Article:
Hull repairs

Blanking off a through-hull fitting

Based on articles submitted by Jay Blackburn and sCorribee, August 2009

Fitting new, and moving or removing existing fittings in a boat may involve blanking off an existing through-hull aperture. Work above the waterline calls for a good quality finish, while work below the water line demands good structural integrity. The notes below refer to a repair to a 38mm (1 1/2” ) diameter hole – a typical ‘Corribee-sized’ cockpit drain or sea toilet fitting. You may need to scale the dimensions up or down for larger or smaller fittings.

1. Remove the existing fitting. A large adjustable spanner or pipe wrench is useful, and you may need a bar to insert into the fitting itself to prevent it turning when undoing the back nut. As a last resort, careful use of an angle grinder or a Dremel will be needed, (obviously destroying the fitting in the process).

2. Clean up the hole. Remove any antifouling paint or other finish on both sides of the hole. Use a coarse, half-round file to chamfer the edges of the hole on both sides (see Fig 1). Doing this will provide a mechanical key for the repair. Also you need to thoroughly abrade the area around the hole on the inside for at least 75mm beyond the edge of the hole, so you expose the glass fibres in the original layup.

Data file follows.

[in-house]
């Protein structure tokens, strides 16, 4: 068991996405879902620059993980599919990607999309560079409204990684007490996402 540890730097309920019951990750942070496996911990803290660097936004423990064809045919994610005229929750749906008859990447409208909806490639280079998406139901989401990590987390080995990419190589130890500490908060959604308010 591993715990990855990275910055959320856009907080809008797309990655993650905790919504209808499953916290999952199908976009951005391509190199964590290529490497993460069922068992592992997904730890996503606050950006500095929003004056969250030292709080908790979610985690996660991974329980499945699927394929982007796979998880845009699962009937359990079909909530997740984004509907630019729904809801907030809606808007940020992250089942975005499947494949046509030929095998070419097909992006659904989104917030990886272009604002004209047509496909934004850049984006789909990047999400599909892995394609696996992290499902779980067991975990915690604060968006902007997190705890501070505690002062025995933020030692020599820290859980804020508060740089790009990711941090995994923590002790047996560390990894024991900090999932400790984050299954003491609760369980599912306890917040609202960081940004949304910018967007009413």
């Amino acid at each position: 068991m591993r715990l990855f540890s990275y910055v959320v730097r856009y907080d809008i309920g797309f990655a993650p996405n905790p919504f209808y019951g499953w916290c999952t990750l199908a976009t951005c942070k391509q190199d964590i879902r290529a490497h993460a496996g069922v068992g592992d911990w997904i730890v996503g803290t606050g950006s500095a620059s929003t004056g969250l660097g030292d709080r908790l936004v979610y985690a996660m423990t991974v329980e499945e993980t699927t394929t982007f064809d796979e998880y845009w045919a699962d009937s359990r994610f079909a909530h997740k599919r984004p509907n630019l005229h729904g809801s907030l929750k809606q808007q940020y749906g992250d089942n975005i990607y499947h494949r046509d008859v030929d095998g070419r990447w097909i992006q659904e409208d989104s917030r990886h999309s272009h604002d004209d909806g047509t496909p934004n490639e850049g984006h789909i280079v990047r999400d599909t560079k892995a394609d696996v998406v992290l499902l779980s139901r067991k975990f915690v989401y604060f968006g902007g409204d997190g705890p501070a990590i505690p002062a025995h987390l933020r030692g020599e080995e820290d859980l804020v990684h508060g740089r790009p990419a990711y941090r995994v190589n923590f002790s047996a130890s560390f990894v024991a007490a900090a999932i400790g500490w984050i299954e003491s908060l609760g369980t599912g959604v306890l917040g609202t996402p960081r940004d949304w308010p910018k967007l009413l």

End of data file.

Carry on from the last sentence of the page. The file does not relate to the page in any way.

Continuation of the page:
3. Remove any oil, grease, wax etc. Use acetone to thoroughly clean the existing grp, to ensure that you create a sound chemical bond between the original layup and the new composite.

4. Prepare the cloth. Using woven glass cloth (600 g/sq m) cut out a series of circle-shaped patches, starting with 3 or 4 the same size as the hole, followed by a further 6 or so which gradually increase in size, the last one being the same size as the area of hull which is cleaned and abraded. If you are working to the the suggested sizes shown above, the last circle will be approximately 188mm (7 1/2”) diameter (2 x 75, plus 38mm).

5. Mix some epoxy resin – SP Systems 106 or the West Systems equivalent. Digital kitchen scales are useful to obtain the correct mix ratio. Start with a mix of around 100 grams, as you can always mix more as needed. Brush some of the resin around the hole inside and out.

6. Final preparation of the hull. Working on the outside, apply several strips of parcel tape over the hole as smoothly as possible. Any wrinkles will appear on the finished repair and will need filling, so it’s best to avoid them in the first place.

7. Prepare the lay-up. See Fig 2. Tape a piece of polythene sheet onto a board. Starting with the smallest glass cloth circle first, put the first one down on the polythene and wet it out thoroughly with a little resin. Add the subseqent circles, wetting each one in turn with the resin. You will finish up with a shallow mound of wetted-out cloth.


8. Apply the repair. Lift the complete lay-up on its’ polythene sheet off the working board and apply it resin side down to the hole. Carefully remove the polythene and gently (so you don’t press too hard on the parcel tape underneath!) smooth it into place, making sure there are no voids or air bubbles.